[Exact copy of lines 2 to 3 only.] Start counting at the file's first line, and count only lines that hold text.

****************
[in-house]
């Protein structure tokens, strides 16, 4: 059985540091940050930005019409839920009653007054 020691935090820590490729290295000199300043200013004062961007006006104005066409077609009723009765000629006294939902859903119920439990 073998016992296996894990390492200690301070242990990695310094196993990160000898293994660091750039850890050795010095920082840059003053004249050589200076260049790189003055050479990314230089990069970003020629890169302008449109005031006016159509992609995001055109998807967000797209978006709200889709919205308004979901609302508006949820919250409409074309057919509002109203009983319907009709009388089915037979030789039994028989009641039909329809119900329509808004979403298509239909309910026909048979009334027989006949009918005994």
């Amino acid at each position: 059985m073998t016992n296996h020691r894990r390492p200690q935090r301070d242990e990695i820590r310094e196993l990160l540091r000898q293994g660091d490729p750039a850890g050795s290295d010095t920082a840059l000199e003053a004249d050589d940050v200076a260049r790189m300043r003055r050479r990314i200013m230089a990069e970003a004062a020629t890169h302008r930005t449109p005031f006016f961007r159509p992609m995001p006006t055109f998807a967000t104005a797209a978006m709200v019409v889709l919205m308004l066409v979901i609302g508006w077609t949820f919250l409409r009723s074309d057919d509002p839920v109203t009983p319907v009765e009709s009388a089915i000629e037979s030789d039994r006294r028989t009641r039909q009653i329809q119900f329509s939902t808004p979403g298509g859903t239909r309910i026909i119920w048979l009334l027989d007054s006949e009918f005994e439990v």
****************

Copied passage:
């Protein structure tokens, strides 16, 4: 059985540091940050930005019409839920009653007054 020691935090820590490729290295000199300043200013004062961007006006104005066409077609009723009765000629006294939902859903119920439990 073998016992296996894990390492200690301070242990990695310094196993990160000898293994660091750039850890050795010095920082840059003053004249050589200076260049790189003055050479990314230089990069970003020629890169302008449109005031006016159509992609995001055109998807967000797209978006709200889709919205308004979901609302508006949820919250409409074309057919509002109203009983319907009709009388089915037979030789039994028989009641039909329809119900329509808004979403298509239909309910026909048979009334027989006949009918005994």
């Amino acid at each position: 059985m073998t016992n296996h020691r894990r390492p200690q935090r301070d242990e990695i820590r310094e196993l990160l540091r000898q293994g660091d490729p750039a850890g050795s290295d010095t920082a840059l000199e003053a004249d050589d940050v200076a260049r790189m300043r003055r050479r990314i200013m230089a990069e970003a004062a020629t890169h302008r930005t449109p005031f006016f961007r159509p992609m995001p006006t055109f998807a967000t104005a797209a978006m709200v019409v889709l919205m308004l066409v979901i609302g508006w077609t949820f919250l409409r009723s074309d057919d509002p839920v109203t009983p319907v009765e009709s009388a089915i000629e037979s030789d039994r006294r028989t009641r039909q009653i329809q119900f329509s939902t808004p979403g298509g859903t239909r309910i026909i119920w048979l009334l027989d007054s006949e009918f005994e439990v």